CropLife America (CLA), joined by additional intervenors, has moved to dismiss the Center for Biological Diversity and Pesticide Action Network North America v. Environmental Protection Agency (EPA) “mega” lawsuit, which seeks to restrict valuable crop protection and public health products from American farmers and consumers.
If a court were to agree to the demands of the plaintiffs, agriculture and public health protection in the United States would be drastically and negatively altered due to the direct attack on pesticide registrations, established under the Federal Insecticide, Fungicide and Rodenticide Act (FIFRA), that the suit represents. Accordingly, CLA and its co-intervenors, Responsible Industry for a Sound Environment (RISE), Mid America CropLife Association (MACA), Southern Crop Production Association (SCPA) and the Western Plant Health Association (WPHA), together with intervenors American Chemistry Council (ACC) and Reckitt Benckiser, seek to have the case dismissed.
On Jan. 19, 2011, two citizen action groups filed a lawsuit against EPA in the U.S. District Court for the Northern District of California for alleged failure to follow proper Endangered Species Act (ESA) procedure in registering certain crop protection chemicals for agriculture and public health purposes. The ESA requires all federal government agencies to consult with the U.S. Fish and Wildlife Service (FWS) or the National Marine Fisheries Service (NMFS) whenever such agency takes a final action. In the pesticide registration and re-registration process, EPA already considers the potential effects of products on human health and the environment.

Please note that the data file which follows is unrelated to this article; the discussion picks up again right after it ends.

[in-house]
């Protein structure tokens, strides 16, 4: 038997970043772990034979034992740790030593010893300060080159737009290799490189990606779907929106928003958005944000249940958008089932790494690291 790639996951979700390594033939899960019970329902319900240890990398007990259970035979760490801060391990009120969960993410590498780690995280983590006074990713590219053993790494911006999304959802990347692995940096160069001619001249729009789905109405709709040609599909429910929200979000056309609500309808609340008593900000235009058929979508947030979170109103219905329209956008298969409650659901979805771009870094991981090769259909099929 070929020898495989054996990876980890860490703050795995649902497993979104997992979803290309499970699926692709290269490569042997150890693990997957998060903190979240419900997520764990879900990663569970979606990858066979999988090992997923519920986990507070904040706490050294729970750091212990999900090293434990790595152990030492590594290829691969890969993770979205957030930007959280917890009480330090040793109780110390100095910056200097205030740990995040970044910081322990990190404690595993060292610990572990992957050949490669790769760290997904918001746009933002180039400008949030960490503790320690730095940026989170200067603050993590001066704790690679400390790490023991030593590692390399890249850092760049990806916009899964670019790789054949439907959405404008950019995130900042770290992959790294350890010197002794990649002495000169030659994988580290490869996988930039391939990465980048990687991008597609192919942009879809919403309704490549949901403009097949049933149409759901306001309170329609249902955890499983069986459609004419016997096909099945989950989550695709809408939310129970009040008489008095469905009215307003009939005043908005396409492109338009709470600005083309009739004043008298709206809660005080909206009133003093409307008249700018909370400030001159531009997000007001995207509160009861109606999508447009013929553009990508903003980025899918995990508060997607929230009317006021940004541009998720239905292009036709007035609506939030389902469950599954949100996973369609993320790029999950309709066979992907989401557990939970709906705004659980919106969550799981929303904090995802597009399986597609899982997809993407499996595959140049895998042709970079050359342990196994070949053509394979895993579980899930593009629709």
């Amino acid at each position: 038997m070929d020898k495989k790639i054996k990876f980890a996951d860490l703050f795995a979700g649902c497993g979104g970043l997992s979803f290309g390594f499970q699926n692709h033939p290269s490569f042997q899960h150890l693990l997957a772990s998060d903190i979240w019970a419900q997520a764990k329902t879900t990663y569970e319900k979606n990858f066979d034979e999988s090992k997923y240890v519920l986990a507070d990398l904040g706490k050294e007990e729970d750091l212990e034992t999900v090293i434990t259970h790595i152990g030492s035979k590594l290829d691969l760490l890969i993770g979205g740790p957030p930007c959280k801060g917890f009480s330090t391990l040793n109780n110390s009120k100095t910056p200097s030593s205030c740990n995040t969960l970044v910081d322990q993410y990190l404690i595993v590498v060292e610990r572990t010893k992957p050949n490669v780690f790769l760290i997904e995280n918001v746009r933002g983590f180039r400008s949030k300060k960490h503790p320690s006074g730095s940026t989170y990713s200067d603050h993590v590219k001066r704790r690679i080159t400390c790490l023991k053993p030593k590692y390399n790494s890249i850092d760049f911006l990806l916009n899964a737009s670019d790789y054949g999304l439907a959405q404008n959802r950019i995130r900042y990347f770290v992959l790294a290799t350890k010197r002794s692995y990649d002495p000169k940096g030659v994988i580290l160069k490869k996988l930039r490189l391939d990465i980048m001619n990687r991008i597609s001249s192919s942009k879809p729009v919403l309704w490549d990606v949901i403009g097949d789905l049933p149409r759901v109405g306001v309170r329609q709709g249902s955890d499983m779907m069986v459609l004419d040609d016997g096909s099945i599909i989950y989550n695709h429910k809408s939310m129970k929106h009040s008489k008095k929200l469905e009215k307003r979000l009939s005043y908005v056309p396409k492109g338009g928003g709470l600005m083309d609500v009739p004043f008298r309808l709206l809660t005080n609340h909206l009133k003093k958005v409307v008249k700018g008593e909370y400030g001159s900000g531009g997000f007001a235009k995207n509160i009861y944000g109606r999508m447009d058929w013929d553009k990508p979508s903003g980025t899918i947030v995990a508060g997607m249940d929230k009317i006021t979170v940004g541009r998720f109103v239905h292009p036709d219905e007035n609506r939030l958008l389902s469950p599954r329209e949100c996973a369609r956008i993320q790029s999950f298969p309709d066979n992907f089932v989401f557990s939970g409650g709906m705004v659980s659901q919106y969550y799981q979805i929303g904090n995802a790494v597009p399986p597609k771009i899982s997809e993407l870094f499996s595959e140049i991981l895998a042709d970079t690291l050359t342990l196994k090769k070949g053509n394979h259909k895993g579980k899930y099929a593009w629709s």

This extremist lawsuit preemptively alleges that the existing and long-standing registration of more than 380 chemicals may negatively impact 214 species in 49 states. The “mega” lawsuit attacks the FIFRA registration process by asking the court to restrict the use of these named chemicals with some form of injunctive, interim, and precautionary measures while consultations occur.
In its motion to dismiss, CLA argues that the complaint is fundamentally flawed by not alleging with enough specificity in regards to which actions EPA did, or did not, take that should have resulted in required consultations under the ESA. Additionally, plaintiffs did not file their complaint in the correct jurisdiction or within the statutory deadline for challenging a registration decision under FIFRA.
“CLA supports efforts to protect vulnerable species and their habitats, and we will continue to work with regulators to repair the ESA in order to protect and conserve the country’s endangered species,” said Jay Vroom, president and CEO of CLA. “But while the ESA consultation process needs improvement, we believe the solution lies in stakeholder collaboration to develop a workable approach to pesticide ESA assessments rather than addressing such issues via costly and unnecessary litigation that needlessly keeps vital crop protection and pest control products from agricultural use.”
“As recent decisions by the Ninth Circuit and district courts have made clear, and as mandated by FIFRA, any claims directly challenging EPA’s registration decisions should be brought in a federal court of appeals,” added Doug Nelson, executive vice president and general counsel of CLA. “It is imperative that plaintiffs are not permitted to evade the protections and procedures enshrined in FIFRA and court precedent, otherwise no registrant can be confident of a product’s registered status.”
Intervenors have requested the court consider the motion to dismiss during the first week of April.
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